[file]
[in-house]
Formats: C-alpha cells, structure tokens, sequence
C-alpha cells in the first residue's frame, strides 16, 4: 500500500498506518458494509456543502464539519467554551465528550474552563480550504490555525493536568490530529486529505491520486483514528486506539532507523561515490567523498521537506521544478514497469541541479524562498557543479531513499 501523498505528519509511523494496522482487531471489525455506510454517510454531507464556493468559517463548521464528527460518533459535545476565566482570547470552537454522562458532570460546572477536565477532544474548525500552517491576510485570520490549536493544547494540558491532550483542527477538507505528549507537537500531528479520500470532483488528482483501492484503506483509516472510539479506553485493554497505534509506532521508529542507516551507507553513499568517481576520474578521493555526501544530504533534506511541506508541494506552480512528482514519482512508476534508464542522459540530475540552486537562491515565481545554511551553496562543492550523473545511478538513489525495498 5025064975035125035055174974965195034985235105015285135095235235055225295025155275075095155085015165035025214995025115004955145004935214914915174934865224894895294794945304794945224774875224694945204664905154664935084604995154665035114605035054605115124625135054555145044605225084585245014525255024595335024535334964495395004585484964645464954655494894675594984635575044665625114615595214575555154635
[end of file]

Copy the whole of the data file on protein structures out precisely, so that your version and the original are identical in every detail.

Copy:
[in-house]
Formats: C-alpha cells, structure tokens, sequence
C-alpha cells in the first residue's frame, strides 16, 4: 500500500498506518458494509456543502464539519467554551465528550474552563480550504490555525493536568490530529486529505491520486483514528486506539532507523561515490567523498521537506521544478514497469541541479524562498557543479531513499 501523498505528519509511523494496522482487531471489525455506510454517510454531507464556493468559517463548521464528527460518533459535545476565566482570547470552537454522562458532570460546572477536565477532544474548525500552517491576510485570520490549536493544547494540558491532550483542527477538507505528549507537537500531528479520500470532483488528482483501492484503506483509516472510539479506553485493554497505534509506532521508529542507516551507507553513499568517481576520474578521493555526501544530504533534506511541506508541494506552480512528482514519482512508476534508464542522459540530475540552486537562491515565481545554511551553496562543492550523473545511478538513489525495498 5025064975035125035055174974965195034985235105015285135095235235055225295025155275075095155085015165035025214995025115004955145004935214914915174934865224894895294794945304794945224774875224694945204664905154664935084604995154665035114605035054605115124625135054555145044605225084585245014525255024595335024535334964495395004585484964645464954655494894675594984635575044665625114615595214575555154635